WASHINGTON, April 5, 2012 - More than 100 organizations, representing a broad range of renewable energy, farm, ranch, commodity, environmental, and other groups sent a letter to leadership of the U.S. House of Representatives and Senate Agriculture Committees asking for reauthorization and funding of energy title programs from the farm bill that revitalize rural America and improve both national security and the environment.

These energy programs are part of 37 different programs that have no mandatory funding baseline when the 2008 Farm Bill expires in September of 2012, according to the Congressional Research Service. If policymakers want to continue these programs in the next farm bill, they will need to pay for the programs with other offsets. Depending on the approach used to estimate a cost to extend the 37 programs for five years, $9 billion or $10 billion of offsets from other sources may be needed.

The 37 provisions without baseline beyond FY2012 are spread among 12 of the 2008 farm bill’s

15 titles. The title with the most such provisions is the energy title (8), followed by conservation

(5), nutrition (5), and horticulture and organic agriculture (5). Just three provisions—the agricultural disaster assistance program, the Wetlands Reserve Program, and the Biomass Crop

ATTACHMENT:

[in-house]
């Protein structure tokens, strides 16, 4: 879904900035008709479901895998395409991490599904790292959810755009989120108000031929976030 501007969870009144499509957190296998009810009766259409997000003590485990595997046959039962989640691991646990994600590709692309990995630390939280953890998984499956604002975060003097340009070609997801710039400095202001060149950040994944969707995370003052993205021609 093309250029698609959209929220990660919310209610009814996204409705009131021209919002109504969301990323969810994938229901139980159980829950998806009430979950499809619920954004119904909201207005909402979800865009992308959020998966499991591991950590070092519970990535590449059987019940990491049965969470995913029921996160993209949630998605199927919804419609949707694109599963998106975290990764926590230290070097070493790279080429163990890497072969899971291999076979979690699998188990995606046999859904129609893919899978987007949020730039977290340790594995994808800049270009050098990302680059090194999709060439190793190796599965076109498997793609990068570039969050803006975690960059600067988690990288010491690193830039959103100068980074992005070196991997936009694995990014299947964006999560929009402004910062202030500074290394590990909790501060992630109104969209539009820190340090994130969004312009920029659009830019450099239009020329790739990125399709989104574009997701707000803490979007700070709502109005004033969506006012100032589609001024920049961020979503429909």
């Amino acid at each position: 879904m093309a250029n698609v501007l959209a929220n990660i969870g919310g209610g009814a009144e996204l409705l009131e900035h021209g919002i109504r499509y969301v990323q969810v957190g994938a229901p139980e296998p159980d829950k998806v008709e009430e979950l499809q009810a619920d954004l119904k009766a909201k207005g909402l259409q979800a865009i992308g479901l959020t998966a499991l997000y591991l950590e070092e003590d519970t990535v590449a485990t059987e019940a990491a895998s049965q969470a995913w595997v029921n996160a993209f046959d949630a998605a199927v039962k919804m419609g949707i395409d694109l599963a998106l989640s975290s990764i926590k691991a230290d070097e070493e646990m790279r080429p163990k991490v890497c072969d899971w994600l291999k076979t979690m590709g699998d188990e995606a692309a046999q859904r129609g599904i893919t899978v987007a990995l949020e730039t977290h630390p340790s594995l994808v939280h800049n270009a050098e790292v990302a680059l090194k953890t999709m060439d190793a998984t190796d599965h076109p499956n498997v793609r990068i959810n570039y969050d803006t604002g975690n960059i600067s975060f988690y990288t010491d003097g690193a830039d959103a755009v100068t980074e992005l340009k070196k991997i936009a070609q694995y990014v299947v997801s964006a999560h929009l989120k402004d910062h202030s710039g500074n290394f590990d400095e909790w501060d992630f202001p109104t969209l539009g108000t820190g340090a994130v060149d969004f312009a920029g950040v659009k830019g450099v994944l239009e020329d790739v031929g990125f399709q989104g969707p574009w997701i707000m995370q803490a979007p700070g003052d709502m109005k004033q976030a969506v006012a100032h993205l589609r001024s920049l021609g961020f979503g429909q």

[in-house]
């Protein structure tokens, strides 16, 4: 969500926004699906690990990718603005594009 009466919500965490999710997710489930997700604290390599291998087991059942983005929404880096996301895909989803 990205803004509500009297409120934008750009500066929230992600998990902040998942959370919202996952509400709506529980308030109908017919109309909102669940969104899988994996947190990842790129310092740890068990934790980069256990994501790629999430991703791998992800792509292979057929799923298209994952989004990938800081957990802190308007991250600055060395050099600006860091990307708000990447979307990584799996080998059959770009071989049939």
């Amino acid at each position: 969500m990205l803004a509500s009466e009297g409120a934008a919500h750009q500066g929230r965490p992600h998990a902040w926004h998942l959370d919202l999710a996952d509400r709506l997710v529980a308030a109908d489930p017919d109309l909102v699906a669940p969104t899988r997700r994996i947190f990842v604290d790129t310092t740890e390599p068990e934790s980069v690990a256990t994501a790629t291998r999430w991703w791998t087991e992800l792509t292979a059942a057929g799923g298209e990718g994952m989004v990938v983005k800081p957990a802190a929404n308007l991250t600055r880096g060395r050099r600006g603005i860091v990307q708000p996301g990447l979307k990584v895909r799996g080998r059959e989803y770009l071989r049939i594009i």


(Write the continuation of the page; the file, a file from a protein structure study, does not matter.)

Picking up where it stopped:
Assistance Program, each with uncertainty about its future cost—account for nearly 75% of the

$9 billion or $10 billion total, notes CRS in their report, “Previewing the Next Farm Bill: Unfunded and Early-Expiring Provisions

The groups signing the letter do not detail where the funding should come from in other parts of the 2012 farm bill.

“Renewable energy is a tremendous opportunity to help our rural communities thrive by providing them with additional sources of income,” said NFU President Roger Johnson. “These programs are vital not only to rural America, but they also provide us with a clean, homegrown fuel that helps America become more energy independent, which is critical for national security. These programs need our support.”

The letter states that farm bill energy programs like the Rural Energy for America Program (REAP), Biomass Crop Assistance Program (BCAP), Biorefinery Assistance Program (BAP) and Biobased Markets Program (Biopreferred) “strongly support American agriculture and ensure broad public benefits to the entire country,” helping rural communities create or save thousands of direct and indirect jobs. According to USDA, REAP has created or saved approximately 21,688 jobs since 2003.

“These programs provide rural Americans with a level of certainty for their investments in renewable energy, so they can be guaranteed at least some return,” said Johnson. “We urge members of Congress to support these farm bill energy title programs that provide tremendous benefits for all Americans.

Sens. Tom Harkin, D-Iowa, Kent Conrad, D-N.D., Amy Klobuchar, D-Minn., and Al Franken, D-Minn., recently introduced energy title legislation providing more $1.2 billion in funding over the next five years for these programs. 


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